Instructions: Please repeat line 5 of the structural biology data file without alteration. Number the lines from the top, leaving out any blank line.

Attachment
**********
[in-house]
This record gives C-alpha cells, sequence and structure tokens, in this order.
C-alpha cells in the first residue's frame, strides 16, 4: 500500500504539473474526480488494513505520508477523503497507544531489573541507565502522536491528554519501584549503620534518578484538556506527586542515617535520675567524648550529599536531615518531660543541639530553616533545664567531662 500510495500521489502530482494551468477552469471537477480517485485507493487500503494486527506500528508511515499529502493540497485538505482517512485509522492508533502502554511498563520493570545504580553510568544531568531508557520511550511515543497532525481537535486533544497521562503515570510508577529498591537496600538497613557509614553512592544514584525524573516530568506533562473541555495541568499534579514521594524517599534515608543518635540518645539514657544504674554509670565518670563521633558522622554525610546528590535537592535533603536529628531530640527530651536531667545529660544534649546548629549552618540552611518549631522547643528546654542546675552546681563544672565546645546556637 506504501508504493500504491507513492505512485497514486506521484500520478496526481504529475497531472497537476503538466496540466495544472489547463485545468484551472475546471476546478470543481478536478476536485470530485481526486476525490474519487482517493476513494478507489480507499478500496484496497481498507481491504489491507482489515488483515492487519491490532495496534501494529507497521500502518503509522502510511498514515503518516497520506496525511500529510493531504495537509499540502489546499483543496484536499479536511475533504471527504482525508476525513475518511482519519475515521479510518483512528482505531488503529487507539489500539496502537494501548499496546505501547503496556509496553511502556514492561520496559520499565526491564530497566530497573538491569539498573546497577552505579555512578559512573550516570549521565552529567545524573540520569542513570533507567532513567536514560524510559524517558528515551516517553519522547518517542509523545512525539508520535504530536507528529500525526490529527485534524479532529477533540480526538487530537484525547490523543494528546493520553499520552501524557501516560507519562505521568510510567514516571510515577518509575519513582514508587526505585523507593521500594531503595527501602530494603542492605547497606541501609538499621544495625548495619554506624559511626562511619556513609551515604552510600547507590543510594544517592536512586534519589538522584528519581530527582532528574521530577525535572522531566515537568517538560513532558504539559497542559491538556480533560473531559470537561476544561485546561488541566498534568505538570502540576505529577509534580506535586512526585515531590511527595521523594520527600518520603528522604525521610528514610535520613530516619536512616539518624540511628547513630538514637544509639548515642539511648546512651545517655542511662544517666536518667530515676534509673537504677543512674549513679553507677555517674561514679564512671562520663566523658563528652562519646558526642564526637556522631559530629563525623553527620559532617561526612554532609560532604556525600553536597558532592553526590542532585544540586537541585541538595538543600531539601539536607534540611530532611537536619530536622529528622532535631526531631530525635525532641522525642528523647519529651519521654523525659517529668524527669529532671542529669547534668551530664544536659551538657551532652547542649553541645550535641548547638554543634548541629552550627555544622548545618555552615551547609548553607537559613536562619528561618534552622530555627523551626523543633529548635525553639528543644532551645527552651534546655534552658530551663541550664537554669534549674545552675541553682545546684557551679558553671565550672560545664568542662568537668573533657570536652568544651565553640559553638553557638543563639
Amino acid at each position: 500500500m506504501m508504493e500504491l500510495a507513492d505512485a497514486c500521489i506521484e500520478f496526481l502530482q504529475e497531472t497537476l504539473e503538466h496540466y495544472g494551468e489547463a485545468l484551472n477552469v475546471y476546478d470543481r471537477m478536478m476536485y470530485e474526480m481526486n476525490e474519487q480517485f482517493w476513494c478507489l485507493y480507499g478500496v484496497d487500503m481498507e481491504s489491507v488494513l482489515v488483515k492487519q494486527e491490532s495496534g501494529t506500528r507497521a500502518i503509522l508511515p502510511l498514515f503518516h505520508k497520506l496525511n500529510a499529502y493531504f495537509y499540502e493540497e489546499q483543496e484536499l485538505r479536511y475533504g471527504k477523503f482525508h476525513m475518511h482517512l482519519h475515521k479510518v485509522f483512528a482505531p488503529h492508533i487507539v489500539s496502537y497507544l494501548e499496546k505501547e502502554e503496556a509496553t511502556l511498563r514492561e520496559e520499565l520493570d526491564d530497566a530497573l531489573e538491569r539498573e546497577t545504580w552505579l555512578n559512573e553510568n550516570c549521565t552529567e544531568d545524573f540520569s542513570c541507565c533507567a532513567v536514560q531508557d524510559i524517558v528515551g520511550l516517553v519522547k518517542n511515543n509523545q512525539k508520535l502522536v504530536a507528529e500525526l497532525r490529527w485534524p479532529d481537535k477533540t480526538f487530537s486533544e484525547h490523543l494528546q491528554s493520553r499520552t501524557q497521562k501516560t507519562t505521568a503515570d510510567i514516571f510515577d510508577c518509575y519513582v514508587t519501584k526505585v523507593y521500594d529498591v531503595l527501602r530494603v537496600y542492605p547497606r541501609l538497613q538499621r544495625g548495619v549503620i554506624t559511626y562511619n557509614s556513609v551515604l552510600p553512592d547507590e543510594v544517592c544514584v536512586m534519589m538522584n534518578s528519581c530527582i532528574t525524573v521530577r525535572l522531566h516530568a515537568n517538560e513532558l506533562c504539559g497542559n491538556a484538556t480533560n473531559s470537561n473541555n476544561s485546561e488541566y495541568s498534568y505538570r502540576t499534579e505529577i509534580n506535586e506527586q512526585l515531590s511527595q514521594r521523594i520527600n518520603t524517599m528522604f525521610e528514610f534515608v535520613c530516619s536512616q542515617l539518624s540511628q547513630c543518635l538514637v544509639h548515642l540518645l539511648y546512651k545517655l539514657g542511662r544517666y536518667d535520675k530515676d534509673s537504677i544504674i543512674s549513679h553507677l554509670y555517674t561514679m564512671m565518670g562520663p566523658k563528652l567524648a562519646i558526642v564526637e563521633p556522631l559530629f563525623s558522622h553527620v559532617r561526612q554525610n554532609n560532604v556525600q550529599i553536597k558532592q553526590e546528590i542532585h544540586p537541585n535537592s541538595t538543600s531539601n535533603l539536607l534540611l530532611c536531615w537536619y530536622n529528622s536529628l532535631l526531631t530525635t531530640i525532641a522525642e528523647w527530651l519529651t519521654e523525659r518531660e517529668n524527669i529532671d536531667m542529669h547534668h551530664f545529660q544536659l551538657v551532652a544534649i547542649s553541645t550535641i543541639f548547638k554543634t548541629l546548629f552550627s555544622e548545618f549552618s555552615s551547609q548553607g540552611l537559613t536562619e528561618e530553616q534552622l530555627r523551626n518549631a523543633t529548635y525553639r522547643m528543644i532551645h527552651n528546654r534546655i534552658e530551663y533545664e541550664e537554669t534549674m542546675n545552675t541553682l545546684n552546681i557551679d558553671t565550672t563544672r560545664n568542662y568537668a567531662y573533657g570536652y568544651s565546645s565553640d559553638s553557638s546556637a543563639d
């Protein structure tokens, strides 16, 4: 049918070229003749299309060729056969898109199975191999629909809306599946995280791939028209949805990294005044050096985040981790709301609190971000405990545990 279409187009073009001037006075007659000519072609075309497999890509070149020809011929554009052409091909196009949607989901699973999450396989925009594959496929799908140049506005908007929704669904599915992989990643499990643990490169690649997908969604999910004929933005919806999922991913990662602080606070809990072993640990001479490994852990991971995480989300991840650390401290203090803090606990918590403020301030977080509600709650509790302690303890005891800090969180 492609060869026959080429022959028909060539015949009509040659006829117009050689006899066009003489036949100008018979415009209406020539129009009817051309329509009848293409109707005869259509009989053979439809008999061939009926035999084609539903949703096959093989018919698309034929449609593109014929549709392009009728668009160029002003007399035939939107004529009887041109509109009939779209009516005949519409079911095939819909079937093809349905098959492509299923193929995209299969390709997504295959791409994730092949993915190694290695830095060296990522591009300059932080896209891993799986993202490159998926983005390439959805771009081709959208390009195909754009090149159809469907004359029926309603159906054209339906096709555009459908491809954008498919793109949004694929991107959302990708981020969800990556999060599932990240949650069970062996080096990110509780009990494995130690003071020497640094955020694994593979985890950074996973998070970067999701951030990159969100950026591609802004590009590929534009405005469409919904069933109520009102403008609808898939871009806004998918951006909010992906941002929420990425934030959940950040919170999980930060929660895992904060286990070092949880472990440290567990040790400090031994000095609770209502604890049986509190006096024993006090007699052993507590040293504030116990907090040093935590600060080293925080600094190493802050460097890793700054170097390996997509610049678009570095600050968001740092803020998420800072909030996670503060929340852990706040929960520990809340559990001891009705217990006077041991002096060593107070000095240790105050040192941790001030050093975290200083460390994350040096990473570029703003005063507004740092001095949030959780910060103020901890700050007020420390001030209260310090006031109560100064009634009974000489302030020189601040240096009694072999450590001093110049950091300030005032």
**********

């Protein structure tokens, strides 16, 4: 049918070229003749299309060729056969898109199975191999629909809306599946995280791939028209949805990294005044050096985040981790709301609190971000405990545990 279409187009073009001037006075007659000519072609075309497999890509070149020809011929554009052409091909196009949607989901699973999450396989925009594959496929799908140049506005908007929704669904599915992989990643499990643990490169690649997908969604999910004929933005919806999922991913990662602080606070809990072993640990001479490994852990991971995480989300991840650390401290203090803090606990918590403020301030977080509600709650509790302690303890005891800090969180 492609060869026959080429022959028909060539015949009509040659006829117009050689006899066009003489036949100008018979415009209406020539129009009817051309329509009848293409109707005869259509009989053979439809008999061939009926035999084609539903949703096959093989018919698309034929449609593109014929549709392009009728668009160029002003007399035939939107004529009887041109509109009939779209009516005949519409079911095939819909079937093809349905098959492509299923193929995209299969390709997504295959791409994730092949993915190694290695830095060296990522591009300059932080896209891993799986993202490159998926983005390439959805771009081709959208390009195909754009090149159809469907004359029926309603159906054209339906096709555009459908491809954008498919793109949004694929991107959302990708981020969800990556999060599932990240949650069970062996080096990110509780009990494995130690003071020497640094955020694994593979985890950074996973998070970067999701951030990159969100950026591609802004590009590929534009405005469409919904069933109520009102403008609808898939871009806004998918951006909010992906941002929420990425934030959940950040919170999980930060929660895992904060286990070092949880472990440290567990040790400090031994000095609770209502604890049986509190006096024993006090007699052993507590040293504030116990907090040093935590600060080293925080600094190493802050460097890793700054170097390996997509610049678009570095600050968001740092803020998420800072909030996670503060929340852990706040929960520990809340559990001891009705217990006077041991002096060593107070000095240790105050040192941790001030050093975290200083460390994350040096990473570029703003005063507004740092001095949030959780910060103020901890700050007020420390001030209260310090006031109560100064009634009974000489302030020189601040240096009694072999450590001093110049950091300030005032």